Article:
Ernest Renan (1823)
It was on this date, February 27, 1823, that French scholar Joseph Ernest Renan was born in Trier, Brittany, to a Breton father and a Gascon mother. He lost his father at age five and only his industry and the help of his sister Henriette (who was even more deeply skeptical than he) made him the greatest Orientalist of his day—that is, an expert on Near Eastern and Far Eastern societies and cultures, languages, peoples and history. Destined for the priesthood, and having taken minor orders, Renan gave up those studies (6 October 1845) after reading German philosophy. He remained a Pantheist throughout his life.
His essay on Semitic languages won Renan the Volney Prize and won him a Government mission to the East, on which his sister accompanied him. Henriette died and Renan returned to become professor of Hebrew, Syriac, and Chaldaic at Paris University. But he angered the clergy and lost this position by publishing his Life of Jesus (Vie de Jésus, 1863) — which, nevertheless, sold 300,000 copies in France alone and was translated into nearly every European language. In it, Renan wrote:
None of the miracles with which the old histories are filled took place under scientific conditions. Observation, which has never once been falsified, teaches us that miracles never happen but in times and countries in which they are believed, and before persons disposed to believe them. No miracle ever occurred in the presence of men capable of testing its miraculous character.*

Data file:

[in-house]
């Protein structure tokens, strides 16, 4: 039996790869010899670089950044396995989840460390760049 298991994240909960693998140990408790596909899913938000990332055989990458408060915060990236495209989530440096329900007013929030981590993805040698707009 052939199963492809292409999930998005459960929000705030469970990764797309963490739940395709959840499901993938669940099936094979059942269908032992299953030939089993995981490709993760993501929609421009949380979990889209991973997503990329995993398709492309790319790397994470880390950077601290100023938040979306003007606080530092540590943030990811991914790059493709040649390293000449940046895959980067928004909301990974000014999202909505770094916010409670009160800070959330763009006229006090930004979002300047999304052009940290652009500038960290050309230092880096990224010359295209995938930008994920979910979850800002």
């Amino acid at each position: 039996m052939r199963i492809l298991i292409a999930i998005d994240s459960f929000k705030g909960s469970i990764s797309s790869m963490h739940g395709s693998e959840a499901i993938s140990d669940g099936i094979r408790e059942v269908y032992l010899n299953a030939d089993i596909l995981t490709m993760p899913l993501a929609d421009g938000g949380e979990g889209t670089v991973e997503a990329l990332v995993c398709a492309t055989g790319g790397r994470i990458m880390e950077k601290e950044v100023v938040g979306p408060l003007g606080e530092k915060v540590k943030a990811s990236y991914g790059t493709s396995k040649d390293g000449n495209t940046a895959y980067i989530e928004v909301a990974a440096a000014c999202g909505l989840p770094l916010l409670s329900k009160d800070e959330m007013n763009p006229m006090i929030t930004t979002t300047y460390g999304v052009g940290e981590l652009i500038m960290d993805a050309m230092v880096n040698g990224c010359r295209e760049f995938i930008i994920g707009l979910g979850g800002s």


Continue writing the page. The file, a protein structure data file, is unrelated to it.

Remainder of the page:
Although Renan was a Pantheist with Agnostic tendencies, he would still refer to “God” and the divinity (in the Romantic sense) of Jesus in his writings. His work helped to enlighten and secularize France by destroying the supernatural idea of Jesus. He won back his chair at Paris University in 1871, due in part to brilliant works on early Christianity, but held his tongue against criticizing religion out of respect for the royalist Weltanschauung.
While decrying his skepticism with the vehemence of the intellectually vulnerable, even his detractors had to admit, “Renan’s personal life was irreproachable.”** Renan died in Paris on 2 October 1892 at age 69. Ernest Renan, who did not believe in a future life, once said, “I know that when I am dead nothing of me will remain.”†
* Ernest Renan, Life of Jesus, 1863. A full-text translation of this work, dedicated to his late sister, can be read at this link. ** Philip Schaff, “Preterist Commentaries by Futurists,” in “What Others Have Said,” n.d., at this link. † Henriette Psichari (ed.), Oeuvres complètes de Ernest Renan, 1947-1961.
Originally published February 2004 by Ronald Bruce Meyer.